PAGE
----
Day 1 Frome to Shepton Mallet

Should have been approximatey 13.5 miles…we did about 14.5 including detours!

Frome (pronounced to rhyme with broom!) is a pretty little town with lots of independent stores, historical buildings…and lots of hills!

We started our day seeking out the start point for the Mendip Way which conveniently has a cafe (Cheese & Grain) where we could buy sandwiches for our lunch.

After a false start of walking round in circles in Frome trying to follow little blue arrows, we headed into the countryside & had pleasant days walking!

This part of the route was largely wooded valleys which worked out well as we could avoid the light showers under the trees!

The area has an industrial heritage. As well as disused quarries there is a large working quarry at Whatley which had dusted the foliage on that part of our walk with limestone! We also saw a long freight train. Fortunately, the rest of the route was quieter & we didn’t even see many people.

We are regretting our lack of preparation & not listening to our own advice in that regard! Tonight we are relaxing by the open fire at a quirky place called the Dusthole in Shepton Mallet, nursing our achey limbs & bag sores!!

We are proud of ourselves for walking pretty much the entire width of OS map 142. But looking forward to a shorter day tomorrow!

R & L

Our trusty jetboil providing us a tea break before our descent into Shepton Mallet in the valley ahead. The view would have been spectacular if it wasn’t disguised in the clouds.

All packed & ready to go

We finally decided what to take & we’re pleased we could still lift our bags – whether we can walk with them, is yet to be discovered!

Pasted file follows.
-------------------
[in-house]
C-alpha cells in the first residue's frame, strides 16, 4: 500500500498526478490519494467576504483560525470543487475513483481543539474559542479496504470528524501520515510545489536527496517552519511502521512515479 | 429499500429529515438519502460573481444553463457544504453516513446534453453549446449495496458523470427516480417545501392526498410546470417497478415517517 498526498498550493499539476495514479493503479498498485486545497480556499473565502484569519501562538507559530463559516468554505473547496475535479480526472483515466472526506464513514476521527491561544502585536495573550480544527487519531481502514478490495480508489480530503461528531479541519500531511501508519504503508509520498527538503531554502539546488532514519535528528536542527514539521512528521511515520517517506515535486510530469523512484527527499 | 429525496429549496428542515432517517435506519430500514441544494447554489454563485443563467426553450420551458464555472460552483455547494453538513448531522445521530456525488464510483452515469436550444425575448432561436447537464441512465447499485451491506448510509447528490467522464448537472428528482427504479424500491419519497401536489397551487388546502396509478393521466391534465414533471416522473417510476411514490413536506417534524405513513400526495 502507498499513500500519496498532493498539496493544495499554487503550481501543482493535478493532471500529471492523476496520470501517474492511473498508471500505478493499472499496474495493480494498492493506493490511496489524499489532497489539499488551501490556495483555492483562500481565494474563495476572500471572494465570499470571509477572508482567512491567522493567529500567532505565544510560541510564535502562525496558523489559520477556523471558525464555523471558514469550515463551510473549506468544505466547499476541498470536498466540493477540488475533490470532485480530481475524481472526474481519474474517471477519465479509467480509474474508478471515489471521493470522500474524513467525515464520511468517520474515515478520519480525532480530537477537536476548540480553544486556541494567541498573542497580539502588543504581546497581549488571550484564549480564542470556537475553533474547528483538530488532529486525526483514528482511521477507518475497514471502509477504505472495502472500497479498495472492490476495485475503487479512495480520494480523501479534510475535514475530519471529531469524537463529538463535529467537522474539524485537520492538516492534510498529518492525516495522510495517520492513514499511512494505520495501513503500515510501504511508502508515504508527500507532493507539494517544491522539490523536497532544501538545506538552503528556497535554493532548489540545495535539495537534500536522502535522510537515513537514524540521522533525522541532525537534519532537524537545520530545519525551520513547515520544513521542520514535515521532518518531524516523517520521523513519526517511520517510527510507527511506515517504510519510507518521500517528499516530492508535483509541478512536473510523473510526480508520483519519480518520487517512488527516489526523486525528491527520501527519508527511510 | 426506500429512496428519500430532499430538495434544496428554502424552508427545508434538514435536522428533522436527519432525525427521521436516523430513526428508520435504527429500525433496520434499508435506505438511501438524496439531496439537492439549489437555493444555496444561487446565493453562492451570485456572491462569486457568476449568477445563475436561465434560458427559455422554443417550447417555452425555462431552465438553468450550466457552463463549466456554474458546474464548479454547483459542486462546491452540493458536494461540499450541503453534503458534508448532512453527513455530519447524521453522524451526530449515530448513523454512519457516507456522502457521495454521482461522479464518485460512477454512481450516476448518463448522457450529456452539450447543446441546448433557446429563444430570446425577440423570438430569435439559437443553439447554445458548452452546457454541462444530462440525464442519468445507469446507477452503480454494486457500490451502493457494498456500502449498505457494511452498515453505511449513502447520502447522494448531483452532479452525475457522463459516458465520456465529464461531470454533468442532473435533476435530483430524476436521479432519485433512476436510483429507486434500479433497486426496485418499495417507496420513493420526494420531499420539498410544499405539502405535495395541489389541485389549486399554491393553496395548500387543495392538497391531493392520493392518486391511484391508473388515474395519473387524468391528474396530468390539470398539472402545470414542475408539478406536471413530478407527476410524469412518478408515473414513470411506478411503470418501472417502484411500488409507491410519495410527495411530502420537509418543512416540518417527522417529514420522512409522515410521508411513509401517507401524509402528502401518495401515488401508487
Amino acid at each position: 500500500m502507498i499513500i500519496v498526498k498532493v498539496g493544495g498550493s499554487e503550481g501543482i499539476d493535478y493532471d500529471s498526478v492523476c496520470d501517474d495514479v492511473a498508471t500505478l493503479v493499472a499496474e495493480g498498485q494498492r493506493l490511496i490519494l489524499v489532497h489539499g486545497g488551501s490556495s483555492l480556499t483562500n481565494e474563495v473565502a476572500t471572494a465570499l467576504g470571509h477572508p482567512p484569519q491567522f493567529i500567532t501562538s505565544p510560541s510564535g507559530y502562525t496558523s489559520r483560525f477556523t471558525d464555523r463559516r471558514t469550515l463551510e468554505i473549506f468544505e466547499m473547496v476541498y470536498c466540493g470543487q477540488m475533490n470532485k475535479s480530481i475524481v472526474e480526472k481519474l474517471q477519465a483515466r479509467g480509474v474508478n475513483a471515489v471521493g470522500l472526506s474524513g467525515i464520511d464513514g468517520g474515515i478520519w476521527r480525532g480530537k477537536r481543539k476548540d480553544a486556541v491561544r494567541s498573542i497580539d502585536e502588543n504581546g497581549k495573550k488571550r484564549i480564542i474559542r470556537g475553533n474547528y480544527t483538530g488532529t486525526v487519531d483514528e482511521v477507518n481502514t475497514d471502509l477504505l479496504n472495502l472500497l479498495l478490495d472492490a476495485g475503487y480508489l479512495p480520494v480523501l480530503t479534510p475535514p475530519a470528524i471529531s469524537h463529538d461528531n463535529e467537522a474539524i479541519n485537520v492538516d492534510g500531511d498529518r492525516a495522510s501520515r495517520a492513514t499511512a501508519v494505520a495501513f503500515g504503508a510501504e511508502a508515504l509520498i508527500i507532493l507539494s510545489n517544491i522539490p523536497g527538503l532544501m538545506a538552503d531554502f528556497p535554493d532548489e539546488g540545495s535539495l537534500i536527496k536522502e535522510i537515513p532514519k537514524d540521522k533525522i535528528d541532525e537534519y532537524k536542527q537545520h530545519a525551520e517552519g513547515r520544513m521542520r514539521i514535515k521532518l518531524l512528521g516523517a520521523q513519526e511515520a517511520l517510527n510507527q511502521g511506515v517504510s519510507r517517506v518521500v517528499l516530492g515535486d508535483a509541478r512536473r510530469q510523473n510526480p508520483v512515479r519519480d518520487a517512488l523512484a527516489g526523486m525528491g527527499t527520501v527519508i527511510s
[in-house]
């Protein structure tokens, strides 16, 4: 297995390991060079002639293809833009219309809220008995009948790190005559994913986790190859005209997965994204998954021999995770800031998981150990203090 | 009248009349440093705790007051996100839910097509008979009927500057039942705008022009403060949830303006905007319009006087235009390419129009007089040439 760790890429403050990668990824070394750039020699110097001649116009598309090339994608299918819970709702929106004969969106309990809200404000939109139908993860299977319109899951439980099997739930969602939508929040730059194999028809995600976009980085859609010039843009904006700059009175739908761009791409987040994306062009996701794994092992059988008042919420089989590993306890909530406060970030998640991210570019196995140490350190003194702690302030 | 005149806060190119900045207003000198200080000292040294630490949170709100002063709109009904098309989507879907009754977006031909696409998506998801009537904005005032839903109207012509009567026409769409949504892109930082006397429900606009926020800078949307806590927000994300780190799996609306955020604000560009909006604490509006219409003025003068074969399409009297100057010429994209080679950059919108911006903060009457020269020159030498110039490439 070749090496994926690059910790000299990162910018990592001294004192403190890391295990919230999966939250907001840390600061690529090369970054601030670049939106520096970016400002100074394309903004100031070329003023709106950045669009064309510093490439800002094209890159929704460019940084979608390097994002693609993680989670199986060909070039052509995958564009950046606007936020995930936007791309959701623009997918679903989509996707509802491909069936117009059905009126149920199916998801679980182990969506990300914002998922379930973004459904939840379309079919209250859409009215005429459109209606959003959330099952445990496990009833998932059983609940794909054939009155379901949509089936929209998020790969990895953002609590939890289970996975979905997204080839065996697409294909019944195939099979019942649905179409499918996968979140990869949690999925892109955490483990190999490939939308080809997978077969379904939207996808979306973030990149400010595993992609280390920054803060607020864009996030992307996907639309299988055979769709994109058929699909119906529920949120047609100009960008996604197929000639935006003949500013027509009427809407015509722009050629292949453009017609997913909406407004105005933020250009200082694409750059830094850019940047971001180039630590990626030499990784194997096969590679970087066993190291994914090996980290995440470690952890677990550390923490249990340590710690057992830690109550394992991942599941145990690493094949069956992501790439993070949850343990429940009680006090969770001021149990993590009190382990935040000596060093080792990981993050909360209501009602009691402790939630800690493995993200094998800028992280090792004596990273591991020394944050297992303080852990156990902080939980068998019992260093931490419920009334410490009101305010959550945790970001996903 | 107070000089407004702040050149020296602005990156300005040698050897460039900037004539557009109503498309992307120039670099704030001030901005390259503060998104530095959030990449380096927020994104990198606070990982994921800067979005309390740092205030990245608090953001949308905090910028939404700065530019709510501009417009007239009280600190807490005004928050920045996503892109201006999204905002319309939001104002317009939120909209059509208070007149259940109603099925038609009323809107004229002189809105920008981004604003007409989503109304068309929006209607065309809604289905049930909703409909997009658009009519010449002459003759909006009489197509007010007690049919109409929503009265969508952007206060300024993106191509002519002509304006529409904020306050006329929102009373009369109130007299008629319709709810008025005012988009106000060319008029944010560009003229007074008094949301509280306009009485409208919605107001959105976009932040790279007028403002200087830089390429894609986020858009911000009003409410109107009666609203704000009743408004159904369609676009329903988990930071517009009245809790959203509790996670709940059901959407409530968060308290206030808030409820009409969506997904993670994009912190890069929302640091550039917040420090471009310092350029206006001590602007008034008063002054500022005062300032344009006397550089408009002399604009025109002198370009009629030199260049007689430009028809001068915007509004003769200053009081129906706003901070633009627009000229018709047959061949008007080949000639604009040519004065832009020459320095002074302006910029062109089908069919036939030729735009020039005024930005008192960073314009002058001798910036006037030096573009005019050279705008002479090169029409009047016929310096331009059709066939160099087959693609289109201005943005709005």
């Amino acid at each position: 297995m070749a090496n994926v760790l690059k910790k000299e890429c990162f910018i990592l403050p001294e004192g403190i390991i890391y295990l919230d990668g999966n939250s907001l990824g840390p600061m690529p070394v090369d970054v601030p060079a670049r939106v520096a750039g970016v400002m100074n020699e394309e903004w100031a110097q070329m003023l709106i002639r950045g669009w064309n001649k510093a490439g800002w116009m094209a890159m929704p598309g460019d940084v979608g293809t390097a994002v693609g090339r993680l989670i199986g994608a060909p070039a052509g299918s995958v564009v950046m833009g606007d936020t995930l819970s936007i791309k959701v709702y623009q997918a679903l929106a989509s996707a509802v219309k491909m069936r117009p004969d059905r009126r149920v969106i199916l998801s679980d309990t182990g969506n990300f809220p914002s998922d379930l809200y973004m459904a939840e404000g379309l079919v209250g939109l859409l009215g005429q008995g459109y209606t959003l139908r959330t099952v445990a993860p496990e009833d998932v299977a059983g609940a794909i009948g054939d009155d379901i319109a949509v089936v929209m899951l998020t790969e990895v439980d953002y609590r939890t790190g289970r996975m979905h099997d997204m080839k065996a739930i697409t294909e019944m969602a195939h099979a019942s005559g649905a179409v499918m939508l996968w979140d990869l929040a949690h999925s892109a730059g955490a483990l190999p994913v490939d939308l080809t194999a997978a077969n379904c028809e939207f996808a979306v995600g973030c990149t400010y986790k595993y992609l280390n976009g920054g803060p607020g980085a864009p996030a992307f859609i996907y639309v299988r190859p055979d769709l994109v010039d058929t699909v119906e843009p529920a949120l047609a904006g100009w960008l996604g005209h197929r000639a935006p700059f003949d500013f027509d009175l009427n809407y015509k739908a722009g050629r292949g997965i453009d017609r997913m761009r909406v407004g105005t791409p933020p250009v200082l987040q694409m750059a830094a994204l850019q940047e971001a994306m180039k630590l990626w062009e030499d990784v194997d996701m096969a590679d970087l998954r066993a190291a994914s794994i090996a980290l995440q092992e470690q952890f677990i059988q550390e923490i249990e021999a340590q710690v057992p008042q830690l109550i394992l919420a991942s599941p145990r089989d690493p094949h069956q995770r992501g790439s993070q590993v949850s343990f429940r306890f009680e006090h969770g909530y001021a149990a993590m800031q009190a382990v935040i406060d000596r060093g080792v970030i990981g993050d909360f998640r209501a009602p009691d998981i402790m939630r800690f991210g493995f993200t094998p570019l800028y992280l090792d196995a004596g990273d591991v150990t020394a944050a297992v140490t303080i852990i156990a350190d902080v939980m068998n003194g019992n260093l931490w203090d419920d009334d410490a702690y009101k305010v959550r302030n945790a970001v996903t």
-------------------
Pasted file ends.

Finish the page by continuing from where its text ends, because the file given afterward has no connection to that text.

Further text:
We always get asked how heavy they are – we reckon about 13kg. Not quite sure how we can need so many things!

Very important is to not risk running out of snacks! You can read about what we think make the best backpacking snacks here.

cup a soups & crackers for emergency lunches
snacks decanted into little clear resealable bags

After a good nights sleep at the Cornerhouse Inn in Frome, we are about to embark in the first section of the Mendips Way. Our feet are prepped – wrapped in animal wool and leuco tape. Just fuelling ourselves for the day ahead with a cooked breakfast!

R & L

Walking is all about the coffee stops

I’m sure you will all agree that the refreshments are a very important part of any day out… and our lastest walk was planned around starting and finishing at Wilfrid’s Cafe in Droxford.

We’d discovered this community cafe before Christmas when we walked from Beaconhill Beeches – and with ample car parking in the village centre, we thought it would be a good place to start the next leg of the Wayfarer’s Walk.


Happy new year!

Both the goats are looking forward to some good camping trips in 2022, and we’ll be sure to tell you all about them!

The weather is mild enough to be camping today, but sadly we aren’t! I did go for a new year’s day walk, but it wasn’t very exciting… instead I thought I’d tell you about the lastest bit of the Wayfarers which I completed before Christmas: Beaconhill beeches